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Messages from “Fiscal Space”

While many advanced economies increase government spending to unprecedented levels to mitigate the economic fallout of the COVID-19 pandemic, most developing countries have struggled to marshal even relatively small rescue packages. These differences reflect a systemic flaw in the global economy.

NEW DELHI – Among the many inequalities revealed by the COVID-19 pandemic, one of the most striking is the dramatic divergence in governments’ fiscal responses. Economic activity has collapsed worldwide as a result of lockdown measures to contain the coronavirus. But while some developed countries have been able to deploy fiscal stimulus on an unprecedented scale, most have not.

Since March, the US government has announced additional spending amounting to over 14% of GDP. In Japan, the figure is over 21%, compared to nearly 10% in Australia and around 8.4% in Canada. In Europe, lack of agreement on a strong joint stimulus effort has led to more varied responses, from additional spending ranging from 1.4% of GDP in Italy and 1.6% in Spain to 9% in Austria, with Germany and France in the middle, at 4.9% and 5%, respectively. Rigid EU budget rules continue to limit government spending in precisely those countries that need fiscal stimulus the most.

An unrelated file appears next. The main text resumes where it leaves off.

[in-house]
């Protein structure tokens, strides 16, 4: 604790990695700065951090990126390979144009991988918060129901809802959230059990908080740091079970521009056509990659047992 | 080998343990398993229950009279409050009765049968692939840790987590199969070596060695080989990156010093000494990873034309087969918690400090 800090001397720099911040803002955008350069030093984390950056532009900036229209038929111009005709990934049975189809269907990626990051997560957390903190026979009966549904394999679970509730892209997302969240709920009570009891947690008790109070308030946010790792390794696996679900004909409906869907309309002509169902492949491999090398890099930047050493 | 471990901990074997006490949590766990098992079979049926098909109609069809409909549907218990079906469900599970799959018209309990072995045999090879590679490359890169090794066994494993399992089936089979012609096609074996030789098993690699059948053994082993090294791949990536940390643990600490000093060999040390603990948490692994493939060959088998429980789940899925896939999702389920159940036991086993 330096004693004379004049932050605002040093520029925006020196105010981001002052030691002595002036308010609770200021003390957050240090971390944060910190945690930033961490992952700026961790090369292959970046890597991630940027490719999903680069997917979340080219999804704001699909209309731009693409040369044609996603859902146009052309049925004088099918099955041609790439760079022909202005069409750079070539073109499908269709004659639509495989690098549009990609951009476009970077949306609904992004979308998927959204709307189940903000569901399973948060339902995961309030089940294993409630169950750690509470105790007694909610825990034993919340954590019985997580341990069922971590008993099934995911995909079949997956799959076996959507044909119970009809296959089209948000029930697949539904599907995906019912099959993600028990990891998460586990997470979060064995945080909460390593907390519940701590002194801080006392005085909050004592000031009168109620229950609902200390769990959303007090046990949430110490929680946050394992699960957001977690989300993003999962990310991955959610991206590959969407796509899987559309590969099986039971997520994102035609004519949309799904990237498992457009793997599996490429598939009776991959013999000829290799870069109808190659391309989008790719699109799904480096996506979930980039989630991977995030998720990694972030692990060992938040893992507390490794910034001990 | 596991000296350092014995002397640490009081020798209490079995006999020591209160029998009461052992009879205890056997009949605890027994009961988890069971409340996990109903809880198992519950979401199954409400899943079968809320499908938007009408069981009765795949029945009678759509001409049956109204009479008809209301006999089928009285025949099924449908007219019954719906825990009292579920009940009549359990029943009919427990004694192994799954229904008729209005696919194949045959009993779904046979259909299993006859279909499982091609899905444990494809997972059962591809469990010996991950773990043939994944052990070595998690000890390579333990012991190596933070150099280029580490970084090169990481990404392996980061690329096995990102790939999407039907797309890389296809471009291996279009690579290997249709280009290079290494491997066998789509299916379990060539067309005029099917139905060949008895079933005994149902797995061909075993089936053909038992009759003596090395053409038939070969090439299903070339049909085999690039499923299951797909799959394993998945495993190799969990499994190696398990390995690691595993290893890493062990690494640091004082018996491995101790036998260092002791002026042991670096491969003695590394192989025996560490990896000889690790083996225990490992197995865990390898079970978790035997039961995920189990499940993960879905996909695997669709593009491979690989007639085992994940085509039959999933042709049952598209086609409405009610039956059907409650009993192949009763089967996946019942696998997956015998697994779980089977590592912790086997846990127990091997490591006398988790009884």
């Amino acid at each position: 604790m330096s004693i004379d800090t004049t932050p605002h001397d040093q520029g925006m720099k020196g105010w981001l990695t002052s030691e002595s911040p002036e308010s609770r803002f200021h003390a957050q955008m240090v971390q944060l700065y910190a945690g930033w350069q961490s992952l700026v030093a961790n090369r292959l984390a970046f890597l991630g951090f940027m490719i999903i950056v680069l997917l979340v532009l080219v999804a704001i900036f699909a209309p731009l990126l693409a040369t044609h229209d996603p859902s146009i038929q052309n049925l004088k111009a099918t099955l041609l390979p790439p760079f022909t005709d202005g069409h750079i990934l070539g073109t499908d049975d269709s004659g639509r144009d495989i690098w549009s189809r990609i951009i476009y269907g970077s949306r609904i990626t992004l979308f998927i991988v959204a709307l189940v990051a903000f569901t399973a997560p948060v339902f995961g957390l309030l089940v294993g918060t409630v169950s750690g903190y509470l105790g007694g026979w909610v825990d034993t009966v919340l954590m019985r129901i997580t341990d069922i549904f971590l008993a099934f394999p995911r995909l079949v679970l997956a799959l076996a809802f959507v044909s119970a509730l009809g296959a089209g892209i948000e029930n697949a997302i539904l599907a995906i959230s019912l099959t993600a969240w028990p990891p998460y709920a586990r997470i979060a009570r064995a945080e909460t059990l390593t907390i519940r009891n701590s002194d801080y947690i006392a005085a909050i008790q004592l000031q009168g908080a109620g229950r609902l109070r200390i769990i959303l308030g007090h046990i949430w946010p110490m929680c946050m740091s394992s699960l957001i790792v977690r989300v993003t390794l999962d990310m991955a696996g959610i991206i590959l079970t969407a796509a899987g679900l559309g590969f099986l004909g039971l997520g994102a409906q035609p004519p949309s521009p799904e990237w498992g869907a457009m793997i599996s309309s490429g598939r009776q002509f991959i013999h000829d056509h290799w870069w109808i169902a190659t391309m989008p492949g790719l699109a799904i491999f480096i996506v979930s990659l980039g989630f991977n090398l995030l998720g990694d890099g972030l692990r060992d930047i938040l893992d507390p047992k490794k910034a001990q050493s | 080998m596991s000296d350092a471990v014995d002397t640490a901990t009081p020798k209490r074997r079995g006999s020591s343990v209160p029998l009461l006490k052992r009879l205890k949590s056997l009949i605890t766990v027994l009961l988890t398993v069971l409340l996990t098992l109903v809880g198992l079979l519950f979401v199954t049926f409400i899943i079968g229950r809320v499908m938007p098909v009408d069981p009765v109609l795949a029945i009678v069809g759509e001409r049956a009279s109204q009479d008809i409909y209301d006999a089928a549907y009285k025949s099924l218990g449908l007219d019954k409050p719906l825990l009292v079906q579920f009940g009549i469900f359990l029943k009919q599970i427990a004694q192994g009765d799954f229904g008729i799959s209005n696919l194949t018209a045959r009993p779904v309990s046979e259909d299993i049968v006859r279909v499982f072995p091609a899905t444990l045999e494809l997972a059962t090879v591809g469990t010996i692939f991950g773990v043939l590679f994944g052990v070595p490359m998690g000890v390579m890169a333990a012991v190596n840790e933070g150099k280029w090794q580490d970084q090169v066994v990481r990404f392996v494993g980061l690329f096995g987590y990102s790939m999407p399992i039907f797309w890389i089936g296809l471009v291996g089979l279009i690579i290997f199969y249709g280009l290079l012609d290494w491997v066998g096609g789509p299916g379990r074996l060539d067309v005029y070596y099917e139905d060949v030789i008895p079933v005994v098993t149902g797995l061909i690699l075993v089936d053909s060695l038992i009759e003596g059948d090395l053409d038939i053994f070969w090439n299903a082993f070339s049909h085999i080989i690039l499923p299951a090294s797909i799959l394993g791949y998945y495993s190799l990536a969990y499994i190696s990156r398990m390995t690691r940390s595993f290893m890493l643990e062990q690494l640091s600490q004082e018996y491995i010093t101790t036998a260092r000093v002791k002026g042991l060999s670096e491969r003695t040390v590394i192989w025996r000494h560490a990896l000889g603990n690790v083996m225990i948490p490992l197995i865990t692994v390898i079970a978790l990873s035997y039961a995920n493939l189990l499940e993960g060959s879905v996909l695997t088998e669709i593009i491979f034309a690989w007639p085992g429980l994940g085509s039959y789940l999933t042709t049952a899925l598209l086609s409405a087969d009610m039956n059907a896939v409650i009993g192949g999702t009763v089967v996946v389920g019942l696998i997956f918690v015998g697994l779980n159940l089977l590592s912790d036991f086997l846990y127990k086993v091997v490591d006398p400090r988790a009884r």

Meanwhile, monetary-policy responses have expanded the fiscal capacity available at sub-national levels of government in many advanced economies. By cutting interest rates, buying up municipal and provincial bonds, and introducing new lending facilities for specific sectors and enterprises, the US Federal Reserve and other major central banks have used all means at their disposal to keep borrowing costs low, and to maintain public agencies’ liquidity.

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